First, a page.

How architecture and its emotional impact can help solve the opioid crisis in America
Emotions, Architecture, Opioids seeks to explore the emotional impact of architecture: how the built environment can make people feel and behave in certain ways – similar to art or music.
At the same time, the brief asks participants to consider the ongoing opioid crisis in the United States, and how architecture can be used to solve problems both for the individual and for society as a whole.
The goal of the competition is to present an idea that combines opioid treatment through methadone distribution with ways to combat stigma relating to drug dependency, located at a site in Venice, Los Angeles.
Nina Otrén (Gehl)
Sonia Cohan (Dorte Mandrup)
Emotions and architecture
Architecture affects emotions.
Whether it’s a street with colorful buildings making you feel happy, or a crowded train station with low ceilings that makes you feel uncomfortable, our surroundings play an important role in shaping our mood.
The fact that the built environment has an emotional impact on people also means that architecture can be used as a tool to influence people’s behavior.
Combo Competitions wants to explore the subject further by asking participants to actively use it as a design tool.
The opioid epidemic: the ongoing opioid epidemic in the United States is the worst drug crisis in US history.nIt likely began during the 1980’s, when opioids like morphine began to be used for long-term pain treatment despite their addictive nature. Over time this snowballed into a national health crisis. Around 70,200 people in the United States died from overdosing prescription opioids in 2016. As a comparison 37,800 people died from gun-related deaths in the United States the same year.
Treatment: opioid use disorder can be treated through the use of methadone medication combined with behavioral therapy, allowing patients to work, stay close to their families and, in extension, re-enter society. The programs have been shown to reduce opioid death by 50% or more.
Stigma: drug use has long been regarded as a criminal problem rather than a health concern. This stigma of addiction has played a huge role in why the opioid epidemic has spiralled into a national health crisis. Consequently, it is also a fundamental part of the solution. If enough people started viewing addiction as a health problem – and demanded it be treated as such, policy, health care and more would soon be reformed to address the demand.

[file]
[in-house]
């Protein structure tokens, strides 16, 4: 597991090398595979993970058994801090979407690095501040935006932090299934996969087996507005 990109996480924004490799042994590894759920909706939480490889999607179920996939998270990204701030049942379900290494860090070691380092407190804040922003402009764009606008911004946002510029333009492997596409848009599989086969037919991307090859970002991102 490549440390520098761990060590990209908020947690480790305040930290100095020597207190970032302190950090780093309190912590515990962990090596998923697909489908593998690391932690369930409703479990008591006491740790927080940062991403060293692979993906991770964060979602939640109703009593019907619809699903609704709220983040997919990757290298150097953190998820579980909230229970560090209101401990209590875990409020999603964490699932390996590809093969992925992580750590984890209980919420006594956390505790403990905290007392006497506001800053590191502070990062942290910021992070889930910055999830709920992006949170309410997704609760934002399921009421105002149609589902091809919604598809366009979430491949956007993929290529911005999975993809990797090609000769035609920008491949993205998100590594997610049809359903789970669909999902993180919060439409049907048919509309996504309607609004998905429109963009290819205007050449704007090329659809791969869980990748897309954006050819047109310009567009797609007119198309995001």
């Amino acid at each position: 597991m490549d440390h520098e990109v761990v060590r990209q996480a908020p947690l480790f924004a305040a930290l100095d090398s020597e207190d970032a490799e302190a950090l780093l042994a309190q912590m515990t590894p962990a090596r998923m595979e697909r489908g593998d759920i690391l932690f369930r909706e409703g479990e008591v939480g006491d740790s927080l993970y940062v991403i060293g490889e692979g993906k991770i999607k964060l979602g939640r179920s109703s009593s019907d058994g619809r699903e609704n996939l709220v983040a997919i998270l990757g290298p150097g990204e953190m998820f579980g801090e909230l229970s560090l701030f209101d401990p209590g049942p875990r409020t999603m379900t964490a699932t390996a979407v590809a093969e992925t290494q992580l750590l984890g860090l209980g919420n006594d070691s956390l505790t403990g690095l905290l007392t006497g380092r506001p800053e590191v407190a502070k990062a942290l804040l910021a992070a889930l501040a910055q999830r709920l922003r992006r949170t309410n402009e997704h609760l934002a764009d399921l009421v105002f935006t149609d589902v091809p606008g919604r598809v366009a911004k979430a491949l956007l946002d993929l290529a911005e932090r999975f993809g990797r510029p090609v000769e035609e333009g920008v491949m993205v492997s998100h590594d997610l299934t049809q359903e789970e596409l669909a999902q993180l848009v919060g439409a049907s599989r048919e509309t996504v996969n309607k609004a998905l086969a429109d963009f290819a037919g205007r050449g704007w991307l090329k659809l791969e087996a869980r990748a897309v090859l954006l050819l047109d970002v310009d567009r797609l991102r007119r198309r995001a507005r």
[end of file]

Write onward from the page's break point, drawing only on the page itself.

This would also make a difference on an individual level, making those struggling with addiction more comfortable in addressing the problem and seeking help, knowing they won’t be judged when doing so.
The goal of Emotions, Architecture, Opioids is to design a methadone medication unit located in Venice, Los Angeles.
Proposals should address the stigma surrounding opioid dependency: in addition to administering methadone, the medication unit and its setting should offer an environment that is appealing regardless if you struggle with OUD or not.
Inviting two disparate groups to share the space has the aim of dispelling prejudice and building trust, on both sides: someone struggling with opioid use disorder isn’t necessarily a bad person, and someone with limited exposure to addiction isn’t necessarily judgemental.
Whether this is achieved by design, concept, the incorporation of a secondary function – or a combination of all of the above – is left to the discretion of each participant.
The site is located in Venice, Los Angeles. It’s within walking distance from Venice Beach and adjacent to Abbot Kinney Boulevard, a highly popular LA destination renowned for its shops, restaurants and bars.
By locating a methadone medication clinic in Venice an actual need would be met, providing people in the area with aid. At the same time, as the popularity of the neighborhood attracts many visitors, more people would potentially be made aware of the opioid crisis on a human level.
The above text is a summary – visit Combo Competitions to read the full brief and enter the competition.
Competition dates (April 9 - August 9)
- April 9: competition begins
- April 26: early registration ends, standard registration begins
- July 19: standard registration ends, late registration begins
- August 2: registration deadline
- August 9: submission deadline
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